why does it matter: Secure Boot is a technology designed to protect a computer’s boot chain and avoid booting a tampered operating system. However, a firmware update released by MSI has changed the feature settings so that any operating system image can be booted regardless of its legality.
According to a young security researcher, last year MSI released a firmware update that made many motherboards less secure than they should have been.
Dawid Potocki, a “student interested in FOSS and technology”, first discovered this issue with the Secure Boot feature on a large number of MSI motherboards. Secure Boot is designed to ensure that the device boots using only software that is trusted by the original equipment manufacturer, Microsoft explains.
When the computer starts up, the firmware checks the signature of each part of the boot software (UEFI firmware drivers, EFI applications, and the operating system). If the signatures are correct, the computer boots and the firmware returns control to the operating system.
To work as intended, secure boot must be enabled and configured in such a way that the boot process will only accept operating systems with valid signatures. Starting with a firmware update introduced at the beginning of 2022, Potocki discovered, MSI decided to change the default Secure Boot configuration to “accept every operating system image you provide, regardless of whether it is trusted or not.”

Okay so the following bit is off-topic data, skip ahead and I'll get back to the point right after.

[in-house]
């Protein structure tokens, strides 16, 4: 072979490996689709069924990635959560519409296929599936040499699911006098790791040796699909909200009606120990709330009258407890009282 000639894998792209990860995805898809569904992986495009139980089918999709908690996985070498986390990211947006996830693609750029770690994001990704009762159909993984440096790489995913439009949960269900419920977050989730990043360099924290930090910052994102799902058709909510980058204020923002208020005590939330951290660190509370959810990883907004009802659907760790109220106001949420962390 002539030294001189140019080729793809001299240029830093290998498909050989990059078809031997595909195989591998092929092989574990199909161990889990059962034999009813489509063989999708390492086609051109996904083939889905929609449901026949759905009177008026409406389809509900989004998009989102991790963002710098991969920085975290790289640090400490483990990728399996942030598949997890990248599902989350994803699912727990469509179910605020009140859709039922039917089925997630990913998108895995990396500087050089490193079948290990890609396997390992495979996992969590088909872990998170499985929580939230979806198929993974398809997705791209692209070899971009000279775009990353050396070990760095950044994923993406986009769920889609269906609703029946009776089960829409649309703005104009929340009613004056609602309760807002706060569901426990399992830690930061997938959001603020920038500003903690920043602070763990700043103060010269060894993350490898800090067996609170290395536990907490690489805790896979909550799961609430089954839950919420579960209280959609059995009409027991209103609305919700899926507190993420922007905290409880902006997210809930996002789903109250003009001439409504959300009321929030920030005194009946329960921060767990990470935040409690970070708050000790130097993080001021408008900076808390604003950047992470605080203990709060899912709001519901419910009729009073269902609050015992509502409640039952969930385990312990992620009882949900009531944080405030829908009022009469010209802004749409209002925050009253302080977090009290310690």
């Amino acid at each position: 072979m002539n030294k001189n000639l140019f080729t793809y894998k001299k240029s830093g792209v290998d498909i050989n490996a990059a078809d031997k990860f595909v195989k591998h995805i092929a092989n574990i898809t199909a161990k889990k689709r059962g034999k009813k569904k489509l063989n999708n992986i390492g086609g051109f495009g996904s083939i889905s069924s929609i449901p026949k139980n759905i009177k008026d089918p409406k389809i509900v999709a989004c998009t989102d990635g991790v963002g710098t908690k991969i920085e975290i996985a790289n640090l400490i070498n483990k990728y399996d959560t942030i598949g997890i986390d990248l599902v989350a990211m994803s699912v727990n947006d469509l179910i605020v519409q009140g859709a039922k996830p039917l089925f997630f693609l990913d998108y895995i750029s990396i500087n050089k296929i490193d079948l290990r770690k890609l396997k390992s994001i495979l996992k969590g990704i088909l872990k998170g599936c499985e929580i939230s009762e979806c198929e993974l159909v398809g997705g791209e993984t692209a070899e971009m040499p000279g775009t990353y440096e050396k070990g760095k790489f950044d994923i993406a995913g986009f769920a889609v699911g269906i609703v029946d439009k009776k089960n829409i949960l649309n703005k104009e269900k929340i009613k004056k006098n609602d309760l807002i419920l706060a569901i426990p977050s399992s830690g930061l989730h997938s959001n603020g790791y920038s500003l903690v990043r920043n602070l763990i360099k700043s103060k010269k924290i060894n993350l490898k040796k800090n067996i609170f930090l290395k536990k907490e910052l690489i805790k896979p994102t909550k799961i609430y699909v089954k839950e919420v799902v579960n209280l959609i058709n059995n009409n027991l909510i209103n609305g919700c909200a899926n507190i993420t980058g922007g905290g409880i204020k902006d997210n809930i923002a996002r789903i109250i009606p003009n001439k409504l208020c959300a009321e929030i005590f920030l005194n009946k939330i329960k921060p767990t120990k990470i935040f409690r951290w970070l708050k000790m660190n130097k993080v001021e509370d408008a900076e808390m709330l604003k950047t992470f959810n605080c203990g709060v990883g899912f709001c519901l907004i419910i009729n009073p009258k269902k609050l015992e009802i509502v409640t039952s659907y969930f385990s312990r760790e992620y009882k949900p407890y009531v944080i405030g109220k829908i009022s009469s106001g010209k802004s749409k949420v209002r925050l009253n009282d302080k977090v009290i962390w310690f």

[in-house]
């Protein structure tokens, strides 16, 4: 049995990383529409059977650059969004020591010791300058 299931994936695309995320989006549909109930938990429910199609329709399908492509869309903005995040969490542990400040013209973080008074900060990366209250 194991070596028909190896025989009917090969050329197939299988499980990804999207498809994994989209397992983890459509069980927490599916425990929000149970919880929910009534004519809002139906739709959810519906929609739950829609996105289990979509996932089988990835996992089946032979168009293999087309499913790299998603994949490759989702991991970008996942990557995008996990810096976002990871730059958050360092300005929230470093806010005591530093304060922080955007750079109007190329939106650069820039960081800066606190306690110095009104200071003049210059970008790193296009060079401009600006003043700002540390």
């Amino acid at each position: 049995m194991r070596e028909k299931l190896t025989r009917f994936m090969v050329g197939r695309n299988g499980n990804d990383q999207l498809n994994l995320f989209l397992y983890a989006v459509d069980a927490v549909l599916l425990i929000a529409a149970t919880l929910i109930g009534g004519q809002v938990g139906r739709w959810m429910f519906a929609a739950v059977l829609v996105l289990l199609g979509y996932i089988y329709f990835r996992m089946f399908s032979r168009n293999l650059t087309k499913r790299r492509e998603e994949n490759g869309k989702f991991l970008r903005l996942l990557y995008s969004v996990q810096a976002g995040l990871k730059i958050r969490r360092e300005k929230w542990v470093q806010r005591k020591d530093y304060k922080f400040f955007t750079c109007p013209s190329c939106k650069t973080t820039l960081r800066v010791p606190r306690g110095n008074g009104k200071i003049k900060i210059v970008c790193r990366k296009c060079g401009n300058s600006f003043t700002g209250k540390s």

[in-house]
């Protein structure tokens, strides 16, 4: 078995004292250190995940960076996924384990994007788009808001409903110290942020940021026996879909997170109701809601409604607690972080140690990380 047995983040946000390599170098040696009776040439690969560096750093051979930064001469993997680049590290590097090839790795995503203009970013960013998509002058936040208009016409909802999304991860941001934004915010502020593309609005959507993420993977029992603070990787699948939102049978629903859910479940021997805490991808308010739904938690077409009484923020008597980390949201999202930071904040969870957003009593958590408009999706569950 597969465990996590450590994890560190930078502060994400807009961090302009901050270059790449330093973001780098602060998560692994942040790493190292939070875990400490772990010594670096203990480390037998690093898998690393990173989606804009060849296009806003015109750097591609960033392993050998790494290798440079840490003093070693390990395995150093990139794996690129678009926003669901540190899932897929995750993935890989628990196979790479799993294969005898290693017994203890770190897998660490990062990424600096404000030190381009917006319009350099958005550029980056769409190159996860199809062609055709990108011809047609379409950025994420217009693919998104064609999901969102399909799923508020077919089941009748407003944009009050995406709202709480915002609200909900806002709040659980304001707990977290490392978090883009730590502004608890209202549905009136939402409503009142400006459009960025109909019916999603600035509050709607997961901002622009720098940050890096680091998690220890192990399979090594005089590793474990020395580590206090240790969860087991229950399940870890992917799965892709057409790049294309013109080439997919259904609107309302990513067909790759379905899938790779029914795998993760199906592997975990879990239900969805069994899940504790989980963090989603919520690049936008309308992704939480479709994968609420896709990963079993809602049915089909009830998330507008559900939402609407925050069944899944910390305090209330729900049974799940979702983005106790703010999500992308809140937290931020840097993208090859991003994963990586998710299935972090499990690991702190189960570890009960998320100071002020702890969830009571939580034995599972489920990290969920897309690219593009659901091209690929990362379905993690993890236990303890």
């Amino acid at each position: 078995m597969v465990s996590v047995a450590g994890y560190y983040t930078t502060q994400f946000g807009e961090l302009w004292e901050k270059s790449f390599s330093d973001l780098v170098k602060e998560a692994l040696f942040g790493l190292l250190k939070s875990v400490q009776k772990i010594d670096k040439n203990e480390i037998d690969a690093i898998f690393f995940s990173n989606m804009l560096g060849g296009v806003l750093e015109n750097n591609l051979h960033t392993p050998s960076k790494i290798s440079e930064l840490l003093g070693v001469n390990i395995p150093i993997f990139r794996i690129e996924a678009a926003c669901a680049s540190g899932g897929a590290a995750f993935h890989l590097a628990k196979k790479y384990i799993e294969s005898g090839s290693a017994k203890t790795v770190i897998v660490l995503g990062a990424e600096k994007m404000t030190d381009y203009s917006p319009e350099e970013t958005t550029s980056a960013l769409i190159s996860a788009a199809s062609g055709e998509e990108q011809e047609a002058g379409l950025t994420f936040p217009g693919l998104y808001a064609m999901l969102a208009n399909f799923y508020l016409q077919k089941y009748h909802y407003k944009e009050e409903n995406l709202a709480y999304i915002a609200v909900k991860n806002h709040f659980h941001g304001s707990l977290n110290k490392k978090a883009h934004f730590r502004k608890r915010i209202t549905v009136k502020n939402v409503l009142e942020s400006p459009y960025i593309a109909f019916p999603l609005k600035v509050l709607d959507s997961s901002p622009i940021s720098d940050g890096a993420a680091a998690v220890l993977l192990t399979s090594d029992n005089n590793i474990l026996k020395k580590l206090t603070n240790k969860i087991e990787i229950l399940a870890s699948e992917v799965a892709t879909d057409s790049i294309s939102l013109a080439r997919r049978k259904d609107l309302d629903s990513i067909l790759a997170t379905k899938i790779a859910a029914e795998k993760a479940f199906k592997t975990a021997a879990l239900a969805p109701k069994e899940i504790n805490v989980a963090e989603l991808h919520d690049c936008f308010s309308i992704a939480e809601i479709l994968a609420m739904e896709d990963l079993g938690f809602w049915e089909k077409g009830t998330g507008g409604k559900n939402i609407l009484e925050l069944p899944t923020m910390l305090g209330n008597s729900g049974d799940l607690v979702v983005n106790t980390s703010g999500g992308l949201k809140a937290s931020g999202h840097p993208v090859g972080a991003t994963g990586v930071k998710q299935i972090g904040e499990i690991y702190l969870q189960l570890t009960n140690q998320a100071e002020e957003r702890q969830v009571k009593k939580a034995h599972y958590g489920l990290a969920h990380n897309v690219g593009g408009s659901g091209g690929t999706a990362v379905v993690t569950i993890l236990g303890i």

Potocki says he discovered the problem while setting up Secure Boot on his new desktop computer with help spectel. He signed the Secure Boot process himself, but the UEFI firmware was booting every OS regardless of signature. The firmware update changed the secure boot setting called Image Execution Policy, which is set to “Always Execute” instead of “Deny to Execute” like it should have been.
With no signature verification and enforcement, secure boot is basically useless even when enabled. Potocki was able to trace the insecure default settings back to firmware version 7C02v3C, an update released by MSI for the B450 TOMAHAWK MAX motherboard on January 18, 2022. Total number of damaged motherboards Over 290, for both Intel and AMD processors.
Although Secure Boot can be made effective again by simply changing the Image Execution Policy options to Deny Execution, MSI has yet to issue a statement as to why a significant number of consumer motherboards have turned off an important security feature.